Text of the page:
I say “felt” because it recently struck me that there’s more to it than this. It’s not just that I’ve been crazy busy, though that’s certainly true. It’s also that I’ve lost my storyline, the identity that’s defined me.

Hard as unemployment was (and it was plenty hard), it ultimately launched me into a new life – and a new identity. As I chronicled my experience of the Great Recession, first in Salon here and here and later on this blog, I found new sources of meaning and new sources of pride.The person I became was braver and stronger than the person I’d been. She was also a more confident writer and a more compassionate person. “I’m the poster girl for failure!” I quipped to a friend some months back. But by then I didn’t mean failure as failure: I meant failure as a kind of success – failure as the path to a life no less rich for having been unchosen.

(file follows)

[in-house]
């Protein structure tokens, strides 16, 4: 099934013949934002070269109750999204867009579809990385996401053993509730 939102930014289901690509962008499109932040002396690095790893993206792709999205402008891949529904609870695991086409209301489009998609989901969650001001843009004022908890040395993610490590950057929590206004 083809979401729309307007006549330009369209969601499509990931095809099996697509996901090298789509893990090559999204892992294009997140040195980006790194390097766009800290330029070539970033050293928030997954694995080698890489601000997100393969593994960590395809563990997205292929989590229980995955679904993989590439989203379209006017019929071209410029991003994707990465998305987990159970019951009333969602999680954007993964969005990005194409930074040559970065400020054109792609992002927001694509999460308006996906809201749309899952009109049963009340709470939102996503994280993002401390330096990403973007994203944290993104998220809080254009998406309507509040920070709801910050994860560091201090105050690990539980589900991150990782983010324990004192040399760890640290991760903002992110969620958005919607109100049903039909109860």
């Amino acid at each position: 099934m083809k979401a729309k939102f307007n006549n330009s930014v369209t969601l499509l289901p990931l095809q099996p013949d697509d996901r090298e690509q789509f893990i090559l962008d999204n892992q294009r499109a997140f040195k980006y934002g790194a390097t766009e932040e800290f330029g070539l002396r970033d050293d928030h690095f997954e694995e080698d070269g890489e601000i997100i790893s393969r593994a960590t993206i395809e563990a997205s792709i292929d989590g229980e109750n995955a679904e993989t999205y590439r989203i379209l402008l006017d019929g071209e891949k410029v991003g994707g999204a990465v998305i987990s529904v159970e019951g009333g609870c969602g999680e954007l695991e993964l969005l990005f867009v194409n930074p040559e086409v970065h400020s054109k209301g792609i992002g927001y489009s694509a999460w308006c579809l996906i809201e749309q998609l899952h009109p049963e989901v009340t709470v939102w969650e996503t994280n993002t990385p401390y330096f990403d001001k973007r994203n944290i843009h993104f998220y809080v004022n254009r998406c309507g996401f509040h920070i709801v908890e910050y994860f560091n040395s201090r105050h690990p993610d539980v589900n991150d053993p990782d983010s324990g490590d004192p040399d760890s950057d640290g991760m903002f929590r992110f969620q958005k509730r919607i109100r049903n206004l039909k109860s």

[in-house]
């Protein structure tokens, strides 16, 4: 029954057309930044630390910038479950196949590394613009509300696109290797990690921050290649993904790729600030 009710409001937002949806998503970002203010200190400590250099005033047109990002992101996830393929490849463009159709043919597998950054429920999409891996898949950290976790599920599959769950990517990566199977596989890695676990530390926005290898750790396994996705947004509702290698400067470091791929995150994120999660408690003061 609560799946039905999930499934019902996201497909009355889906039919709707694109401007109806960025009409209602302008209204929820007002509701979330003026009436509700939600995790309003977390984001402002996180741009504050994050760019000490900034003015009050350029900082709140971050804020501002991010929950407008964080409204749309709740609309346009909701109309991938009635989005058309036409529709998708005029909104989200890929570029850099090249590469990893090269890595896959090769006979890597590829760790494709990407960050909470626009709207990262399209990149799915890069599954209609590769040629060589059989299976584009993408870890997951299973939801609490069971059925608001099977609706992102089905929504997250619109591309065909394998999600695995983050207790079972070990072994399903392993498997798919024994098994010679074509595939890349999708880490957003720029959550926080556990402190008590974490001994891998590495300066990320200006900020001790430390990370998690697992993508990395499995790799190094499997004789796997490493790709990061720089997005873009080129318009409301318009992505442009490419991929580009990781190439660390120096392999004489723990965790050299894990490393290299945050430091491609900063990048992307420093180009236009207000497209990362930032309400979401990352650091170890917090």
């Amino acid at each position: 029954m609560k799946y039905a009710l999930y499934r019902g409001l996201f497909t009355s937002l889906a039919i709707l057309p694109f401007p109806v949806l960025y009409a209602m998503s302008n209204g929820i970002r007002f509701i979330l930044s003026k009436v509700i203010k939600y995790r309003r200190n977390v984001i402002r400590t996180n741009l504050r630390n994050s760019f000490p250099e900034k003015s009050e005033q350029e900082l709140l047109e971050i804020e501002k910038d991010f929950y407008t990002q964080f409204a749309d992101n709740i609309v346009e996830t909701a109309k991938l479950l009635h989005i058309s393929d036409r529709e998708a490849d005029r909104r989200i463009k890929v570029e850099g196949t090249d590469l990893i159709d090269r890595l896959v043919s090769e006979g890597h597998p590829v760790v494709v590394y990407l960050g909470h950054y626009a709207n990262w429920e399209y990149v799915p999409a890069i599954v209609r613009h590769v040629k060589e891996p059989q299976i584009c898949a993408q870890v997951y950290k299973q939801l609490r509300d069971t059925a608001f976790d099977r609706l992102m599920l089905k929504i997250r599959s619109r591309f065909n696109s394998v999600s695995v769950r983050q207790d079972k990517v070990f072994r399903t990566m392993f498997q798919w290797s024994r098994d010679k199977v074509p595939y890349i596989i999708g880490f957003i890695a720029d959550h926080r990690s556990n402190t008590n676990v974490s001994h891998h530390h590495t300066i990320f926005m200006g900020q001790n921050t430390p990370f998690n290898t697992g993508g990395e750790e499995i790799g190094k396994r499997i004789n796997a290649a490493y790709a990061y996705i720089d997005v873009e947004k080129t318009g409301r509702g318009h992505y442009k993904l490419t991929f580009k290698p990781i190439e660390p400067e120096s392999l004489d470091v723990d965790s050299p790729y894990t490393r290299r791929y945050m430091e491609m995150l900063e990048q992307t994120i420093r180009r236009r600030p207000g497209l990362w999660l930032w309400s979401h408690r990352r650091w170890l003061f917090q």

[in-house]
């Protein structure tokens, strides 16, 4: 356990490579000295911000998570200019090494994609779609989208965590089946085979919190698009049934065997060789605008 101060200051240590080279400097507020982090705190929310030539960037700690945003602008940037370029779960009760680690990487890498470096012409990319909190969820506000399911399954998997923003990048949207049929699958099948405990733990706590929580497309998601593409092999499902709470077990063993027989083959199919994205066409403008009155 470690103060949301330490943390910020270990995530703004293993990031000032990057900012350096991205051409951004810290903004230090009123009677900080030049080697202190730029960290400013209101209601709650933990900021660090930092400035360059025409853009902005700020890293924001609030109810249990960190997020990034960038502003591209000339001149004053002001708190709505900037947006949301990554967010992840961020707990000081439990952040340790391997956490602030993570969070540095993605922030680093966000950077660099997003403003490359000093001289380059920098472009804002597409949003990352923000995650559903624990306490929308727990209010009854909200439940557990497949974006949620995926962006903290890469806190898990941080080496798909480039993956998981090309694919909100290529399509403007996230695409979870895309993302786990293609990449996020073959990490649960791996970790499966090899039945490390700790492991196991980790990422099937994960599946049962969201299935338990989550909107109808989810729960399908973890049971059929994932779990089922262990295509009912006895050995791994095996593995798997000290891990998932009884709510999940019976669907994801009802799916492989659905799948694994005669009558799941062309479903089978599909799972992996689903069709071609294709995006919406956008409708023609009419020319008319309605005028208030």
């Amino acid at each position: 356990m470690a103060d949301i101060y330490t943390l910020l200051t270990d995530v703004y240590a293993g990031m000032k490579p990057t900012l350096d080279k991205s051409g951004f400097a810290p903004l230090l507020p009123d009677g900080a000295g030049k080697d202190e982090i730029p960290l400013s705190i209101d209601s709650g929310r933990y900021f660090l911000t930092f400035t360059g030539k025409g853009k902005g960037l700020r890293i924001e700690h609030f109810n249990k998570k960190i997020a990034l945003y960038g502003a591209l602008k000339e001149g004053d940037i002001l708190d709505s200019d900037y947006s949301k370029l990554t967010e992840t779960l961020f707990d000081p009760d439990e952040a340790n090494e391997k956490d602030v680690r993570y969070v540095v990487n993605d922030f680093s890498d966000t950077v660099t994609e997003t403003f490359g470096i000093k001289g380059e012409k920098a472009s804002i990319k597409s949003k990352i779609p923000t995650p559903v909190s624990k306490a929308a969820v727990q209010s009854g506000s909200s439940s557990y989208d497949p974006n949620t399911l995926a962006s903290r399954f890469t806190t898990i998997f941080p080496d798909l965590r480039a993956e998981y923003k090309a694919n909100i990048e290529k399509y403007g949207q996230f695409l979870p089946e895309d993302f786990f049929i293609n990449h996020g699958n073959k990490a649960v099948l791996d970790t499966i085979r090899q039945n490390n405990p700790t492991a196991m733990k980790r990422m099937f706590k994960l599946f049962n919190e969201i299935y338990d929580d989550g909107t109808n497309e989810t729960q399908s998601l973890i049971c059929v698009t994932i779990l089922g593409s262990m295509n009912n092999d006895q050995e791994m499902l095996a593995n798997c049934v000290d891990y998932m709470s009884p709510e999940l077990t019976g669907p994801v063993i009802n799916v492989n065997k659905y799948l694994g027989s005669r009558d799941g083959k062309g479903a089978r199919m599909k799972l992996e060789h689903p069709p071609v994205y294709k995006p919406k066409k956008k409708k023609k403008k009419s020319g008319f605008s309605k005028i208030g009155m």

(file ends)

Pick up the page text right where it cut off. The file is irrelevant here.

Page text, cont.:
Last month, in a piece on the New York Times Motherlode blog, K.J. Dell’Antonia reflected on the challenges of stay-at-home parents seeking to return to the workforce. Not having kids myself, it’s something I likely wouldn’t have read, except for the fact that K.J. kindly pointed readers to this blog, suggesting that they might benefit from thinking about work issues in a broader context. To parents feeling regret for decisions made years earlier, she offered these wise words: “It’s not just that ‘what’s done is done,’ but that the way you really feel about your years and choices is colored by your current discouragement.”